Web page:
How Meetup Uses Email to Mobilize Users
For companies, taking a political stand comes with risks. While sometimes expressing a political view in your brand’s public statements or marketing can lead customers to deepen their involvement with your company and attract new, like-minded customers, it also raises the risk of major backlash. (After all, it’s the rare issue where 100% of your customers are going to agree with whatever stand you’ve chosen to take.) But when your brand does decide to take a stand, it’s important to convey your message as clearly and effectively as possible.
Following the Trump administration’s decision to issue an executive order designed to block individuals from seven majority Muslim countries from entering the U.S., social networking and event organization platform Meetup decided that it had to take a stand. And when the time came to make that stand, Meetup did it with email.
The message (and what makes it special)
Meetup’s #Resist announcement email
1. It has a memorable, unexpected subject line
In general, a great subject line is a short subject line—but only if the sender is able to convey something meaningful. That’s exactly what Meetup has done here, intriguing the recipient with two words, 12 characters, and one hashtag: Why #Resist? And because the bulk of the email that Meetup sends are targeted transactional messages related to each user’s chosen Meetup groups, getting a direct message from the company itself stands out and commands attention
2. There’s an eye-catching animated GIF (that reinforces the message of the email)
By topping the message with an engaging, memorable—and visually on-brand—animated GIF, Meetup immediately grabs the attention of people who opened the email, making it more likely that they read on. (Not to mention—adding an image to a message results in a 57% uplift in conversions.) But the GIF wasn’t just used to dazzle the eye; the rotating, multi-colored banners highlight the reasons behind Meetup’s decision to take action and reinforce the overall message of the email.
3. The email’s copy is tight, thoughtful—and tells a compelling story
To be blunt: this can’t have been an easy email to write. For a traditionally apolitical company like Meetup, taking a stand in response to the Trump administration’s actions required them to explain to their diverse audience of users why they’ve taken this step and to make a case for email recipients to step up and take action, too, by joining Meetup’s new regional #Resist chapters. That’s a major balancing act—one that Meetup pulls off with aplomb.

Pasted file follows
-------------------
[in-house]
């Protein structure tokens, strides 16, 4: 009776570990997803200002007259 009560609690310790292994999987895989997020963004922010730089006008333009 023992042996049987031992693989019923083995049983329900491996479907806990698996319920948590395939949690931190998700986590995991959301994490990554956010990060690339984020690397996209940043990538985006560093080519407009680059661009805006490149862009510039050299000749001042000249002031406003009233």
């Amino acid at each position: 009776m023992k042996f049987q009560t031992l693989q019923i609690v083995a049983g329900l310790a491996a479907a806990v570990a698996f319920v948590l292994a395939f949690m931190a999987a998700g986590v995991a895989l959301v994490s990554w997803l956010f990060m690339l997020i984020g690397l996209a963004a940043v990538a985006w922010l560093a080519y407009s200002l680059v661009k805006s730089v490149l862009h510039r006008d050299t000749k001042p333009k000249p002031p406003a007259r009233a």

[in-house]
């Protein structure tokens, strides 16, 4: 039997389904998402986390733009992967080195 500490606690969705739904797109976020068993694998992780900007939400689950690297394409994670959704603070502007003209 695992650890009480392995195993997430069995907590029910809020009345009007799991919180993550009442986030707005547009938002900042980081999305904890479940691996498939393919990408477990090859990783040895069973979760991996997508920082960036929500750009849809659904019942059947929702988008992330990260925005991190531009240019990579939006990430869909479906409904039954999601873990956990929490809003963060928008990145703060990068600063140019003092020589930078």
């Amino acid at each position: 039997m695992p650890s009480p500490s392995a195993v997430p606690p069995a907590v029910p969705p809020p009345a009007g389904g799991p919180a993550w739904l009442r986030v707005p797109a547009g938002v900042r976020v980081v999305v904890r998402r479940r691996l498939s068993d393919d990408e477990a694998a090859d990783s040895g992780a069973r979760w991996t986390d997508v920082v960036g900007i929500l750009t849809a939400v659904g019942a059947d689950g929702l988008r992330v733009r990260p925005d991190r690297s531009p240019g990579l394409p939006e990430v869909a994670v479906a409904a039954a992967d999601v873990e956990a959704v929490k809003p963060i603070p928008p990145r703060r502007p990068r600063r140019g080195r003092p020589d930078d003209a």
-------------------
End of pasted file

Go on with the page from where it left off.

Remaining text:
The email copy opens with a history of the brand, acknowledging their traditional role as a politically-neutral platform for people of all backgrounds and ideological views. It then walks readers through the factors motivating their decision to take action in clear, thoughtful language, making a compelling case for their audience to join them in responding to the current political climate. All that in four short, engaging paragraphs.
4. The call to action flow makes it easy to take action
Building off the email’s strong copy, the message’s call to action is simple and clear. Find a #Resist Meetup nearby. There’s no question what you’re getting when you click.
And if you DO click, you’re brought right to a matching webpage that showcases the nationwide breadth of the #Resist groups while also highlighting the chapters closest to you. Two clicks and you’re #Resist-ing.
Not every brand will find itself taking a political stand the way Meetup did. But the tools and tactics that Meetup used to capture their users’ attention and nudge them to get involved can also be valuable if you’re looking to use email to motivate your customers to visit your website, open your app, or make a purchase.
Interested in putting together a great email marketing strategy of your own? Check out our look at mastering mobile email and consider using multichannel messaging to bolster the impact of your email outreach.